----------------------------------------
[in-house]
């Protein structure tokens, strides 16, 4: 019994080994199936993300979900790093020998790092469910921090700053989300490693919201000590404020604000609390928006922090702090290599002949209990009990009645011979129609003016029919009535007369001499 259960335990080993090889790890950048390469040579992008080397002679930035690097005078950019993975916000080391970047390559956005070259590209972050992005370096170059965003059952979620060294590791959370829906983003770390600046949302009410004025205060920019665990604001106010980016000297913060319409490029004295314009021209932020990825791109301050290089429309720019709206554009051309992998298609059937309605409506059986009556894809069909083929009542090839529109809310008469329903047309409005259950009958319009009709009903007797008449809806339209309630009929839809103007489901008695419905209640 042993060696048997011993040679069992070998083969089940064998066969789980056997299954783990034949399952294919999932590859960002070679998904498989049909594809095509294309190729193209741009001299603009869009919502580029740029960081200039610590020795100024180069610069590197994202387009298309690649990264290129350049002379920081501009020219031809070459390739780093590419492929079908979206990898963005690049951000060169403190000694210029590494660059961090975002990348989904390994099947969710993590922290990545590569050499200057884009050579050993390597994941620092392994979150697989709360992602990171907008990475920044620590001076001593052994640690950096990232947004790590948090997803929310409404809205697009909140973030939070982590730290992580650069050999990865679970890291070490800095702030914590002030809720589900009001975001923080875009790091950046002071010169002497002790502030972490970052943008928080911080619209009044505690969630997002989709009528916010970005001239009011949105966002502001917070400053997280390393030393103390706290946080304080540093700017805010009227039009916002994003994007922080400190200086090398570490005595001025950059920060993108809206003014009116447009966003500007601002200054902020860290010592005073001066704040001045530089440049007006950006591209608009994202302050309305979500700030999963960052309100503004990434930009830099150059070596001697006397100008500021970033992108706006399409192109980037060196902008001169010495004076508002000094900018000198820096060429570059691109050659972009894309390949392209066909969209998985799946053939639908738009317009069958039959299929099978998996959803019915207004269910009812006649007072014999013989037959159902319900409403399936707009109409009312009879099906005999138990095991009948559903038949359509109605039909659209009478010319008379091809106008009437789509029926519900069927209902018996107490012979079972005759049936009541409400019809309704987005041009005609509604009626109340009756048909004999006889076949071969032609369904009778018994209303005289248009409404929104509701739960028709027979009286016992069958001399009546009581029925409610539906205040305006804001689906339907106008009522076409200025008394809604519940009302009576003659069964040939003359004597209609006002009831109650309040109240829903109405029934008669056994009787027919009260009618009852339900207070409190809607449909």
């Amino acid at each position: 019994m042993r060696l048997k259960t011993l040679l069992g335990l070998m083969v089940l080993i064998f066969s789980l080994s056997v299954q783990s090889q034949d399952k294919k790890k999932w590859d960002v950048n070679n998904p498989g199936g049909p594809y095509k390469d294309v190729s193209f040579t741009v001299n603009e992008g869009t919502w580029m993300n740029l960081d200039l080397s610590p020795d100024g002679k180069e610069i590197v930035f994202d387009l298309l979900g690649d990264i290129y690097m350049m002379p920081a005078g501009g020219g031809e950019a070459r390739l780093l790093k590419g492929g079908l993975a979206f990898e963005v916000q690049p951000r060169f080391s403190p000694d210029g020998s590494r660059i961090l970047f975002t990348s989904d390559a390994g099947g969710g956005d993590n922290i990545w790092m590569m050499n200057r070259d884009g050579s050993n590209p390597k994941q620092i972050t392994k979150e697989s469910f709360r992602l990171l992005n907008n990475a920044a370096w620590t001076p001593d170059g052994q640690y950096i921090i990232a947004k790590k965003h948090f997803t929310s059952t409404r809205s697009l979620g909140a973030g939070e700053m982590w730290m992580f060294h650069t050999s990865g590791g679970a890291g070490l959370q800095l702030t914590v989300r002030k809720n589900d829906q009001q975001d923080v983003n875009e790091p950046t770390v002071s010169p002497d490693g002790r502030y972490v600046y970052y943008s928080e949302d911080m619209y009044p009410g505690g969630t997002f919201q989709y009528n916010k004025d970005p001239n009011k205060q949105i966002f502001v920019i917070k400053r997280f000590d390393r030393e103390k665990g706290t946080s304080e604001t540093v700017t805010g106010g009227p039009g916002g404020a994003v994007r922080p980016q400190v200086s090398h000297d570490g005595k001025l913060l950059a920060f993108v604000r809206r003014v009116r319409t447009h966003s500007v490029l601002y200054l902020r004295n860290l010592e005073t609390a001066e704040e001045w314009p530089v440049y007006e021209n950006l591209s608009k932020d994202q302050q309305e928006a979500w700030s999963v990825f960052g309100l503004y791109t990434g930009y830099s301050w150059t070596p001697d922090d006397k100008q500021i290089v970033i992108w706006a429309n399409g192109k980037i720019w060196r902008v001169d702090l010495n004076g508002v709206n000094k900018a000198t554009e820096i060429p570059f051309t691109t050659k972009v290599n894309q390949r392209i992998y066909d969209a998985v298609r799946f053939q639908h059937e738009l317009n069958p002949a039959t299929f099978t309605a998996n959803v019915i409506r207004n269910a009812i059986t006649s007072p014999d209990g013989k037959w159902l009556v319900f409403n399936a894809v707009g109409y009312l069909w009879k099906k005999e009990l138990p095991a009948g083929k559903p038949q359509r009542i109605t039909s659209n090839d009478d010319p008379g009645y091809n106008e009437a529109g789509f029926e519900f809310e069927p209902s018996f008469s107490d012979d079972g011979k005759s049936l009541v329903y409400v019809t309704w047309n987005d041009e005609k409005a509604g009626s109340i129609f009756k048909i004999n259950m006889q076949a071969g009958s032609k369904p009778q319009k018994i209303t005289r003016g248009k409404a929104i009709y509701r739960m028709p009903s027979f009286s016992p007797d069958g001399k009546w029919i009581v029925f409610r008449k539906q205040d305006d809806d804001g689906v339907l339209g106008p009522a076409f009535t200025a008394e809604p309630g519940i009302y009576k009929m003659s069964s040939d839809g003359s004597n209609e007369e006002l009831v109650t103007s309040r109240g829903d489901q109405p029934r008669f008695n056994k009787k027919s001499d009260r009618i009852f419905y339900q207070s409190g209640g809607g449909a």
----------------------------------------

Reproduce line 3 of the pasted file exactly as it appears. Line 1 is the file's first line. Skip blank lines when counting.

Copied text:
């Amino acid at each position: 019994m042993r060696l048997k259960t011993l040679l069992g335990l070998m083969v089940l080993i064998f066969s789980l080994s056997v299954q783990s090889q034949d399952k294919k790890k999932w590859d960002v950048n070679n998904p498989g199936g049909p594809y095509k390469d294309v190729s193209f040579t741009v001299n603009e992008g869009t919502w580029m993300n740029l960081d200039l080397s610590p020795d100024g002679k180069e610069i590197v930035f994202d387009l298309l979900g690649d990264i290129y690097m350049m002379p920081a005078g501009g020219g031809e950019a070459r390739l780093l790093k590419g492929g079908l993975a979206f990898e963005v916000q690049p951000r060169f080391s403190p000694d210029g020998s590494r660059i961090l970047f975002t990348s989904d390559a390994g099947g969710g956005d993590n922290i990545w790092m590569m050499n200057r070259d884009g050579s050993n590209p390597k994941q620092i972050t392994k979150e697989s469910f709360r992602l990171l992005n907008n990475a920044a370096w620590t001076p001593d170059g052994q640690y950096i921090i990232a947004k790590k965003h948090f997803t929310s059952t409404r809205s697009l979620g909140a973030g939070e700053m982590w730290m992580f060294h650069t050999s990865g590791g679970a890291g070490l959370q800095l702030t914590v989300r002030k809720n589900d829906q009001q975001d923080v983003n875009e790091p950046t770390v002071s010169p002497d490693g002790r502030y972490v600046y970052y943008s928080e949302d911080m619209y009044p009410g505690g969630t997002f919201q989709y009528n916010k004025d970005p001239n009011k205060q949105i966002f502001v920019i917070k400053r997280f000590d390393r030393e103390k665990g706290t946080s304080e604001t540093v700017t805010g106010g009227p039009g916002g404020a994003v994007r922080p980016q400190v200086s090398h000297d570490g005595k001025l913060l950059a920060f993108v604000r809206r003014v009116r319409t447009h966003s500007v490029l601002y200054l902020r004295n860290l010592e005073t609390a001066e704040e001045w314009p530089v440049y007006e021209n950006l591209s608009k932020d994202q302050q309305e928006a979500w700030s999963v990825f960052g309100l503004y791109t990434g930009y830099s301050w150059t070596p001697d922090d006397k100008q500021i290089v970033i992108w706006a429309n399409g192109k980037i720019w060196r902008v001169d702090l010495n004076g508002v709206n000094k900018a000198t554009e820096i060429p570059f051309t691109t050659k972009v290599n894309q390949r392209i992998y066909d969209a998985v298609r799946f053939q639908h059937e738009l317009n069958p002949a039959t299929f099978t309605a998996n959803v019915i409506r207004n269910a009812i059986t006649s007072p014999d209990g013989k037959w159902l009556v319900f409403n399936a894809v707009g109409y009312l069909w009879k099906k005999e009990l138990p095991a009948g083929k559903p038949q359509r009542i109605t039909s659209n090839d009478d010319p008379g009645y091809n106008e009437a529109g789509f029926e519900f809310e069927p209902s018996f008469s107490d012979d079972g011979k005759s049936l009541v329903y409400v019809t309704w047309n987005d041009e005609k409005a509604g009626s109340i129609f009756k048909i004999n259950m006889q076949a071969g009958s032609k369904p009778q319009k018994i209303t005289r003016g248009k409404a929104i009709y509701r739960m028709p009903s027979f009286s016992p007797d069958g001399k009546w029919i009581v029925f409610r008449k539906q205040d305006d809806d804001g689906v339907l339209g106008p009522a076409f009535t200025a008394e809604p309630g519940i009302y009576k009929m003659s069964s040939d839809g003359s004597n209609e007369e006002l009831v109650t103007s309040r109240g829903d489901q109405p029934r008669f008695n056994k009787k027919s001499d009260r009618i009852f419905y339900q207070s409190g209640g809607g449909a």